The higher fiscal deficit also raises the treasury’s borrowing requirements. Between January and September 2017, the treasury’s total eurobond issuance reached USD 9.1 billion, although the planned annual amount was only USD 6 billion. Domestic debt roll-over ratio of the treasury rose to 154.6% in September 2017 from 90.6% annually in 2016. Off-balance sheet stimulus measures may represent upside risks to debt levels if they are realized, as the government may need to assume liabilities mostly due to the public guarantees given under the Public Private Partnership (PPP) projects. Although expansionary fiscal policy is likely to be gradually scaled back in 2018, the average fiscal deficits may continue to remain high ahead of the elections in 2019, compared to previous periods. Further deterioration of fiscal dynamics may weigh on investors’ sentiment and interest rates.

The structural lack of savings will likely continue to be the economy’s Achilles heel in 2018. The current account deficit is expected to decrease somewhat on the back of slower GDP growth, but the recent recovery in energy prices will increase the import bill further. Against this backdrop of significant current account deficit, the economy remains dependent on volatile and short-term external financing, and continues to be vulnerable to exchange rates’ volatility and exit strategies of major central banks. Indeed, FDI – still deterred by regional geopolitical tensions – are not significant enough to offset the current account deficit.


Lower political noise, rising geopolitical tensions

Following the April 2017 referendum regarding a vote on constitutional amendments that would transform the country from a parliamentary democracy into a presidential system, political noise has eased in Turkey. Additionally, improving relations with Russia, Iran, and Iraq’s central government have allowed the country to strengthen its regional cooperation and commercial flows. However, the uncertain relationship between Turkey and the European Union, as well as recent tensions with the United States, should be monitored closely, as they may have economic impacts if tensions rise. Turkey has planned three elections for the near future, with the first – local elections – set to take place in March 2019. If domestic political tensions increase ahead of this, then the economy may be negatively impacted, as it would increase risk aversion against Turkish assets.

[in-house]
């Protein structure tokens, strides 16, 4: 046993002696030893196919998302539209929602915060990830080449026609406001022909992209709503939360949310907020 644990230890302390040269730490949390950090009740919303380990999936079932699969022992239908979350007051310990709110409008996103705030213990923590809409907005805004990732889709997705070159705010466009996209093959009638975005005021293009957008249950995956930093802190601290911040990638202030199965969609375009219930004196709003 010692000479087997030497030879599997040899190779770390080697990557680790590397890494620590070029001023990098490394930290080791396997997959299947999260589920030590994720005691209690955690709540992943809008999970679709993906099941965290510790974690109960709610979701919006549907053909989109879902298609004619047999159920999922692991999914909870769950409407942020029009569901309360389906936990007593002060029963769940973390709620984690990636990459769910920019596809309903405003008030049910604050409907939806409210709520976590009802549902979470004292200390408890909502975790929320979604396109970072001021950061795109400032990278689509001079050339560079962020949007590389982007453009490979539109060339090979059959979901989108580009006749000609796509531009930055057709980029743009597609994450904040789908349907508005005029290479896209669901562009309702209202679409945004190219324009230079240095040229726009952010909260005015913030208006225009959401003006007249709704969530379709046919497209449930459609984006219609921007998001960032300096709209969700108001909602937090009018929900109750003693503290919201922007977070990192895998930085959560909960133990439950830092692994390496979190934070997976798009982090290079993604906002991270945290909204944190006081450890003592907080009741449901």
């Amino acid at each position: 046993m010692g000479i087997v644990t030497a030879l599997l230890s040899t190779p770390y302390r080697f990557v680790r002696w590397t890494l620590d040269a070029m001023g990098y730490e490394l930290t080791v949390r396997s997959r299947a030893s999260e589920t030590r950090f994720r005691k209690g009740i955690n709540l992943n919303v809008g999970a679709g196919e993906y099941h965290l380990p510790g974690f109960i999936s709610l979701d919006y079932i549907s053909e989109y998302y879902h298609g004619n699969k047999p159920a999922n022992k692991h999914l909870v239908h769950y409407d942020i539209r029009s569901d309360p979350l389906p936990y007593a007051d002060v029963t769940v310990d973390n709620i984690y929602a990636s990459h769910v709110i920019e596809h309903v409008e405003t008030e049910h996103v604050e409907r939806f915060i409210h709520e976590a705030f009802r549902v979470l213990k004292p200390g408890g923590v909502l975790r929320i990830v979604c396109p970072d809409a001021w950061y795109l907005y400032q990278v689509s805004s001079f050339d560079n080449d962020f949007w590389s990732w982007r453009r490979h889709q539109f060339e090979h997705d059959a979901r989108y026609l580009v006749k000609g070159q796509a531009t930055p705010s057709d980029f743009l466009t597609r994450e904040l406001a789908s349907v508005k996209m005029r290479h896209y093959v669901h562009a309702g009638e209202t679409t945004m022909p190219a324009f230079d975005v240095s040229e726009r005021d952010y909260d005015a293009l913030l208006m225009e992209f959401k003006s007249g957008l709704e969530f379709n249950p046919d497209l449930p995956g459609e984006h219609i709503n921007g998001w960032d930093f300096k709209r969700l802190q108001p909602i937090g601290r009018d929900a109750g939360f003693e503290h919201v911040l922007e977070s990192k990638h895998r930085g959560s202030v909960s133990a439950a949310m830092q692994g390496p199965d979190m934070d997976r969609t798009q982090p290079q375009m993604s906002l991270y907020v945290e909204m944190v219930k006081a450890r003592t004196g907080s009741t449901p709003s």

Last update : January 2018



Traditional credit payment instruments are still in common use in Turkey’s domestic market, as they not only constitute a means of payment, but also often serve as negotiable instruments.

This is the case for promissory notes, a solution regularly used by smaller and medium-sized companies for commercial transactions. Similarly, post-dated cheques are another commonplace practice, as they serve as both a title of payment and a credit instrument. Cheques circulate in the domestic market as negotiable instruments until their maturity date.

The most recent law concerning cheques, which came into force in December 2009, focuses on the protection of the rights of cheque holders (beneficiaries). The law covers three categories of cheques – cheques for business users, cheques for consumers, and pre-printed bearer cheques – with the aim being to optimise tracking of cheques as a payment instrument and combat the underground economy.

Although banks are now required to exercise greater vigilance with regard to the profiles of their clients, the law also provides for large financial sanctions, which are payable by the drawer of the cheque in cases of non-payment.